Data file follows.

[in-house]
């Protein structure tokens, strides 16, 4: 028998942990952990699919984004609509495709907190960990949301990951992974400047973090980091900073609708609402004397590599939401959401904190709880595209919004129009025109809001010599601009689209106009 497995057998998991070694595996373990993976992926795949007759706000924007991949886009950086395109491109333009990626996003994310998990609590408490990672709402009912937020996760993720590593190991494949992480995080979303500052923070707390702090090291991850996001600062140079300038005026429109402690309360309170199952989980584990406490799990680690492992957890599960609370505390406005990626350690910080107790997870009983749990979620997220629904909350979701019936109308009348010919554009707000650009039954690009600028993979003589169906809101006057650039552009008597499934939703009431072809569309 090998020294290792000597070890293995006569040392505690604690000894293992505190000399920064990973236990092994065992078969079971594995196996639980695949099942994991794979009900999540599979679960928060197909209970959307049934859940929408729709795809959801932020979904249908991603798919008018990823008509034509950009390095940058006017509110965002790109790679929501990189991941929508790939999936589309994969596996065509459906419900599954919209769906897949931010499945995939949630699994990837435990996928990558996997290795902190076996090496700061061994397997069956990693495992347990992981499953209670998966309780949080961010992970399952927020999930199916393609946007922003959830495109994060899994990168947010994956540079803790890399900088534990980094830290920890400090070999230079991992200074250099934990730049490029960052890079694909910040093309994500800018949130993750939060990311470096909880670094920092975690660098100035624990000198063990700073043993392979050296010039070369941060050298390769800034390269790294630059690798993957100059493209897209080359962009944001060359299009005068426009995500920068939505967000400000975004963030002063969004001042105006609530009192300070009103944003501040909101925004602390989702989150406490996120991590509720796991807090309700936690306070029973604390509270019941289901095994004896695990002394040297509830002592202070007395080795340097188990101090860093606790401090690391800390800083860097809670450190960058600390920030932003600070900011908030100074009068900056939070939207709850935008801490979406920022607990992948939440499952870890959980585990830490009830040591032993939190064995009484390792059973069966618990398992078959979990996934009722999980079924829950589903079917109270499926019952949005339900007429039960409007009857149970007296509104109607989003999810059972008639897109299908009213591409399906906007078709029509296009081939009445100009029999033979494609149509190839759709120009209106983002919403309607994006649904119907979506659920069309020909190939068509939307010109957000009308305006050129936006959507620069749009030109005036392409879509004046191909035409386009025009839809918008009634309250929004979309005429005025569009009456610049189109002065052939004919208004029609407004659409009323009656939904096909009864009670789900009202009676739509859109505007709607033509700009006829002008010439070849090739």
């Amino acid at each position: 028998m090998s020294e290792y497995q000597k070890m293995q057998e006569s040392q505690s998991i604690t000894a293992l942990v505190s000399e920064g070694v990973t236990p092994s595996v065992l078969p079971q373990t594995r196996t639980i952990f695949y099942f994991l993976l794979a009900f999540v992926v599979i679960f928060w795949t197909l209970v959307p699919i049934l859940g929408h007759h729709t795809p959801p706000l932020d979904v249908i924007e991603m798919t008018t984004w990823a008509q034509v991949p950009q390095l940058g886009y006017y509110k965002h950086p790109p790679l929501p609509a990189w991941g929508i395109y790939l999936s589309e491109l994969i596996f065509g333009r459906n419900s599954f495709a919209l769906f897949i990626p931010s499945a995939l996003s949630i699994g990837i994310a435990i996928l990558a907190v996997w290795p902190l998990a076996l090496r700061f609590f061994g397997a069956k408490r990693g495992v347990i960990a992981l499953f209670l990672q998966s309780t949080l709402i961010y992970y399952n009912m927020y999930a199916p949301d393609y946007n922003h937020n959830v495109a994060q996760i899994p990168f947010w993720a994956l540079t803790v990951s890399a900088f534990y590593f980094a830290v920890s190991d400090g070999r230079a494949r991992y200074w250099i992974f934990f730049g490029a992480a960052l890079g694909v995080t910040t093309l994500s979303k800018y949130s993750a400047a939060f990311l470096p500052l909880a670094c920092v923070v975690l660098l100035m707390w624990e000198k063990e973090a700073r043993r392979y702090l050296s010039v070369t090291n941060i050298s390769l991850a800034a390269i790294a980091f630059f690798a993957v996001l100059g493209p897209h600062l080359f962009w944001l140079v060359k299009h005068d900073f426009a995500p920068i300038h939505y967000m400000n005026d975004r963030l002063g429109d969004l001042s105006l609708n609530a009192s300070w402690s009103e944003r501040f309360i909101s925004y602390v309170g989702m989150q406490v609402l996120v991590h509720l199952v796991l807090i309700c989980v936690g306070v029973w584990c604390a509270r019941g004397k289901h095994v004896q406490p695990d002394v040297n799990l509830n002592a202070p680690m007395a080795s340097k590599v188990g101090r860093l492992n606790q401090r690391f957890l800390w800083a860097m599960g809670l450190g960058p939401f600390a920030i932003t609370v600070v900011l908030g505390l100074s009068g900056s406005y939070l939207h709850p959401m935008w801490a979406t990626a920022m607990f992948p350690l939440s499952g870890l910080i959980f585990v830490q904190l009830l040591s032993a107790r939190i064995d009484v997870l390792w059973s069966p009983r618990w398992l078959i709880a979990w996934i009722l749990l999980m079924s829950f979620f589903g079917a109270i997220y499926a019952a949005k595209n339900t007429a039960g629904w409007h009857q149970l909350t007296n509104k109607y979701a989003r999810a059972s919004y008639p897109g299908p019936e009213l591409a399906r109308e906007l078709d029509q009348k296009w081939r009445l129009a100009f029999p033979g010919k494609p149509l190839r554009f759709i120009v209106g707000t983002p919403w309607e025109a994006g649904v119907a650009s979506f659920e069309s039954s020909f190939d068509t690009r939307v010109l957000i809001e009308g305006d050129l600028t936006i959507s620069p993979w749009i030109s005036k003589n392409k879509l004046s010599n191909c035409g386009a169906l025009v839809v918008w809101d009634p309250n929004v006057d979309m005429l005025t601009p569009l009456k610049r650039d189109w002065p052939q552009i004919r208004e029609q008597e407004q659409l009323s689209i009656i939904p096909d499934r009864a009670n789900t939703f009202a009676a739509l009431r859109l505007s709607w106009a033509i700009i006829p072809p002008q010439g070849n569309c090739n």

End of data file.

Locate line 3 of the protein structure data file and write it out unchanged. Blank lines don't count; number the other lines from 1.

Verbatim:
């Amino acid at each position: 028998m090998s020294e290792y497995q000597k070890m293995q057998e006569s040392q505690s998991i604690t000894a293992l942990v505190s000399e920064g070694v990973t236990p092994s595996v065992l078969p079971q373990t594995r196996t639980i952990f695949y099942f994991l993976l794979a009900f999540v992926v599979i679960f928060w795949t197909l209970v959307p699919i049934l859940g929408h007759h729709t795809p959801p706000l932020d979904v249908i924007e991603m798919t008018t984004w990823a008509q034509v991949p950009q390095l940058g886009y006017y509110k965002h950086p790109p790679l929501p609509a990189w991941g929508i395109y790939l999936s589309e491109l994969i596996f065509g333009r459906n419900s599954f495709a919209l769906f897949i990626p931010s499945a995939l996003s949630i699994g990837i994310a435990i996928l990558a907190v996997w290795p902190l998990a076996l090496r700061f609590f061994g397997a069956k408490r990693g495992v347990i960990a992981l499953f209670l990672q998966s309780t949080l709402i961010y992970y399952n009912m927020y999930a199916p949301d393609y946007n922003h937020n959830v495109a994060q996760i899994p990168f947010w993720a994956l540079t803790v990951s890399a900088f534990y590593f980094a830290v920890s190991d400090g070999r230079a494949r991992y200074w250099i992974f934990f730049g490029a992480a960052l890079g694909v995080t910040t093309l994500s979303k800018y949130s993750a400047a939060f990311l470096p500052l909880a670094c920092v923070v975690l660098l100035m707390w624990e000198k063990e973090a700073r043993r392979y702090l050296s010039v070369t090291n941060i050298s390769l991850a800034a390269i790294a980091f630059f690798a993957v996001l100059g493209p897209h600062l080359f962009w944001l140079v060359k299009h005068d900073f426009a995500p920068i300038h939505y967000m400000n005026d975004r963030l002063g429109d969004l001042s105006l609708n609530a009192s300070w402690s009103e944003r501040f309360i909101s925004y602390v309170g989702m989150q406490v609402l996120v991590h509720l199952v796991l807090i309700c989980v936690g306070v029973w584990c604390a509270r019941g004397k289901h095994v004896q406490p695990d002394v040297n799990l509830n002592a202070p680690m007395a080795s340097k590599v188990g101090r860093l492992n606790q401090r690391f957890l800390w800083a860097m599960g809670l450190g960058p939401f600390a920030i932003t609370v600070v900011l908030g505390l100074s009068g900056s406005y939070l939207h709850p959401m935008w801490a979406t990626a920022m607990f992948p350690l939440s499952g870890l910080i959980f585990v830490q904190l009830l040591s032993a107790r939190i064995d009484v997870l390792w059973s069966p009983r618990w398992l078959i709880a979990w996934i009722l749990l999980m079924s829950f979620f589903g079917a109270i997220y499926a019952a949005k595209n339900t007429a039960g629904w409007h009857q149970l909350t007296n509104k109607y979701a989003r999810a059972s919004y008639p897109g299908p019936e009213l591409a399906r109308e906007l078709d029509q009348k296009w081939r009445l129009a100009f029999p033979g010919k494609p149509l190839r554009f759709i120009v209106g707000t983002p919403w309607e025109a994006g649904v119907a650009s979506f659920e069309s039954s020909f190939d068509t690009r939307v010109l957000i809001e009308g305006d050129l600028t936006i959507s620069p993979w749009i030109s005036k003589n392409k879509l004046s010599n191909c035409g386009a169906l025009v839809v918008w809101d009634p309250n929004v006057d979309m005429l005025t601009p569009l009456k610049r650039d189109w002065p052939q552009i004919r208004e029609q008597e407004q659409l009323s689209i009656i939904p096909d499934r009864a009670n789900t939703f009202a009676a739509l009431r859109l505007s709607w106009a033509i700009i006829p072809p002008q010439g070849n569309c090739n």